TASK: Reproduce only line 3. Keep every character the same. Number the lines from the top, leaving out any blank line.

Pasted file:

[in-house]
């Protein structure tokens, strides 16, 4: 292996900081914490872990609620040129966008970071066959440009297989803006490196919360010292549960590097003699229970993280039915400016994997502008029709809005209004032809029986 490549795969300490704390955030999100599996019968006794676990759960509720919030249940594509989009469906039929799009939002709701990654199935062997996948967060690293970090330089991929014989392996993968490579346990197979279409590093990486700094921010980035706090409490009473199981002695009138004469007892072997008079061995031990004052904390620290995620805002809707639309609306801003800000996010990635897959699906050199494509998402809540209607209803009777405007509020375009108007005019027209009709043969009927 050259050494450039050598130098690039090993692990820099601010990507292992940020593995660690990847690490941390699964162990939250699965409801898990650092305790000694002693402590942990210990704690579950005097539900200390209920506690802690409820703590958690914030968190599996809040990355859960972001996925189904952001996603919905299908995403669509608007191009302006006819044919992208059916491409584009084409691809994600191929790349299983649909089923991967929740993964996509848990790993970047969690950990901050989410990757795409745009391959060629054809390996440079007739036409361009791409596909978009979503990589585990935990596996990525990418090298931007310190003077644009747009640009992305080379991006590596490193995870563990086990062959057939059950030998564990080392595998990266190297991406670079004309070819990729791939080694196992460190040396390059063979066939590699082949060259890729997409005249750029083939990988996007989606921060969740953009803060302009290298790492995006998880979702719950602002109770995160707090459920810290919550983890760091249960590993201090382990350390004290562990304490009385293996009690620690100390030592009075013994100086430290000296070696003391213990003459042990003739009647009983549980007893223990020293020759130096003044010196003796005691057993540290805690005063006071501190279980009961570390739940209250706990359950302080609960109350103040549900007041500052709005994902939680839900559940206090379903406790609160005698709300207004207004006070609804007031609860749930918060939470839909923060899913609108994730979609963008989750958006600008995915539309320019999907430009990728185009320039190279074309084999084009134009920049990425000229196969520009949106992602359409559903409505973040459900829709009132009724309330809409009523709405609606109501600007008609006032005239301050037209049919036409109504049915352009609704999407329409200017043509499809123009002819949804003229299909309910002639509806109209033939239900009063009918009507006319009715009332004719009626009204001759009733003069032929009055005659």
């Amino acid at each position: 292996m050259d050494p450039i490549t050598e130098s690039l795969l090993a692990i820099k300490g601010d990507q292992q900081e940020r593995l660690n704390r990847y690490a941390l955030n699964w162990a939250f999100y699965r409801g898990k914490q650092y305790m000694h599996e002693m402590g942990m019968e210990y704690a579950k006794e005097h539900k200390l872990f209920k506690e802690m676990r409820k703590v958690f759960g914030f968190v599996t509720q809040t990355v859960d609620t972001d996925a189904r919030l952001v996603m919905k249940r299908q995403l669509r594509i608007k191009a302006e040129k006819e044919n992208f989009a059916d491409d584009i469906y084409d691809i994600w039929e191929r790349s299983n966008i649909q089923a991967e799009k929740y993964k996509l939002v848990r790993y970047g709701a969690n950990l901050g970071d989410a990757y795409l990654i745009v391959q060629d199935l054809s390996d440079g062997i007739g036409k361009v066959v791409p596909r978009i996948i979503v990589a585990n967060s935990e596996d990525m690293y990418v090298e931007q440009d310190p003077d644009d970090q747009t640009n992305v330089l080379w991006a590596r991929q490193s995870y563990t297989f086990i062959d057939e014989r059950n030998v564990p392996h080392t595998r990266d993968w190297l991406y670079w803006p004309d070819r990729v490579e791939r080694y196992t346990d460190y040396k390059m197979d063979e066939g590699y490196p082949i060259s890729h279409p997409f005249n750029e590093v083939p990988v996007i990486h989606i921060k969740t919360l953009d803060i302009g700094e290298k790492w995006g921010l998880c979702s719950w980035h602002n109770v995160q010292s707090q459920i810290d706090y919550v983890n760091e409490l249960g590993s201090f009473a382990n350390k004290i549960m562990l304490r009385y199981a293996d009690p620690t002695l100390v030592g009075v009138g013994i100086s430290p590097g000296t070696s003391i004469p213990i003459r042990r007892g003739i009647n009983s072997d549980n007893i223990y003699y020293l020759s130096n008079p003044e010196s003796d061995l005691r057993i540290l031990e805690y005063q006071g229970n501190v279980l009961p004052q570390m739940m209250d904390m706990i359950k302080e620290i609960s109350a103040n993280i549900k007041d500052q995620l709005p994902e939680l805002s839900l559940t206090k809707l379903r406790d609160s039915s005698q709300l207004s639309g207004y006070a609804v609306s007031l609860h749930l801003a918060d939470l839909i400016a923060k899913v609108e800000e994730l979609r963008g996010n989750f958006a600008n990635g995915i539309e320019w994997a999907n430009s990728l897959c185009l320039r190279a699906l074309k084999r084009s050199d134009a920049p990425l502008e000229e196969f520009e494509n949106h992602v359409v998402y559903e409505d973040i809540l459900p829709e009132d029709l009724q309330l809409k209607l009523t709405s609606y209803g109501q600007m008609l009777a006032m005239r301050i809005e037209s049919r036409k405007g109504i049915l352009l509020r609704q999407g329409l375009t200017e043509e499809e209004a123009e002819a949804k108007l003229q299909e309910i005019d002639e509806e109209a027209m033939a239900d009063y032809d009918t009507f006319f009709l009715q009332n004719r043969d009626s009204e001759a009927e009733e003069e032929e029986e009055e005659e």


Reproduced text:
């Amino acid at each position: 292996m050259d050494p450039i490549t050598e130098s690039l795969l090993a692990i820099k300490g601010d990507q292992q900081e940020r593995l660690n704390r990847y690490a941390l955030n699964w162990a939250f999100y699965r409801g898990k914490q650092y305790m000694h599996e002693m402590g942990m019968e210990y704690a579950k006794e005097h539900k200390l872990f209920k506690e802690m676990r409820k703590v958690f759960g914030f968190v599996t509720q809040t990355v859960d609620t972001d996925a189904r919030l952001v996603m919905k249940r299908q995403l669509r594509i608007k191009a302006e040129k006819e044919n992208f989009a059916d491409d584009i469906y084409d691809i994600w039929e191929r790349s299983n966008i649909q089923a991967e799009k929740y993964k996509l939002v848990r790993y970047g709701a969690n950990l901050g970071d989410a990757y795409l990654i745009v391959q060629d199935l054809s390996d440079g062997i007739g036409k361009v066959v791409p596909r978009i996948i979503v990589a585990n967060s935990e596996d990525m690293y990418v090298e931007q440009d310190p003077d644009d970090q747009t640009n992305v330089l080379w991006a590596r991929q490193s995870y563990t297989f086990i062959d057939e014989r059950n030998v564990p392996h080392t595998r990266d993968w190297l991406y670079w803006p004309d070819r990729v490579e791939r080694y196992t346990d460190y040396k390059m197979d063979e066939g590699y490196p082949i060259s890729h279409p997409f005249n750029e590093v083939p990988v996007i990486h989606i921060k969740t919360l953009d803060i302009g700094e290298k790492w995006g921010l998880c979702s719950w980035h602002n109770v995160q010292s707090q459920i810290d706090y919550v983890n760091e409490l249960g590993s201090f009473a382990n350390k004290i549960m562990l304490r009385y199981a293996d009690p620690t002695l100390v030592g009075v009138g013994i100086s430290p590097g000296t070696s003391i004469p213990i003459r042990r007892g003739i009647n009983s072997d549980n007893i223990y003699y020293l020759s130096n008079p003044e010196s003796d061995l005691r057993i540290l031990e805690y005063q006071g229970n501190v279980l009961p004052q570390m739940m209250d904390m706990i359950k302080e620290i609960s109350a103040n993280i549900k007041d500052q995620l709005p994902e939680l805002s839900l559940t206090k809707l379903r406790d609160s039915s005698q709300l207004s639309g207004y006070a609804v609306s007031l609860h749930l801003a918060d939470l839909i400016a923060k899913v609108e800000e994730l979609r963008g996010n989750f958006a600008n990635g995915i539309e320019w994997a999907n430009s990728l897959c185009l320039r190279a699906l074309k084999r084009s050199d134009a920049p990425l502008e000229e196969f520009e494509n949106h992602v359409v998402y559903e409505d973040i809540l459900p829709e009132d029709l009724q309330l809409k209607l009523t709405s609606y209803g109501q600007m008609l009777a006032m005239r301050i809005e037209s049919r036409k405007g109504i049915l352009l509020r609704q999407g329409l375009t200017e043509e499809e209004a123009e002819a949804k108007l003229q299909e309910i005019d002639e509806e109209a027209m033939a239900d009063y032809d009918t009507f006319f009709l009715q009332n004719r043969d009626s009204e001759a009927e009733e003069e032929e029986e009055e005659e």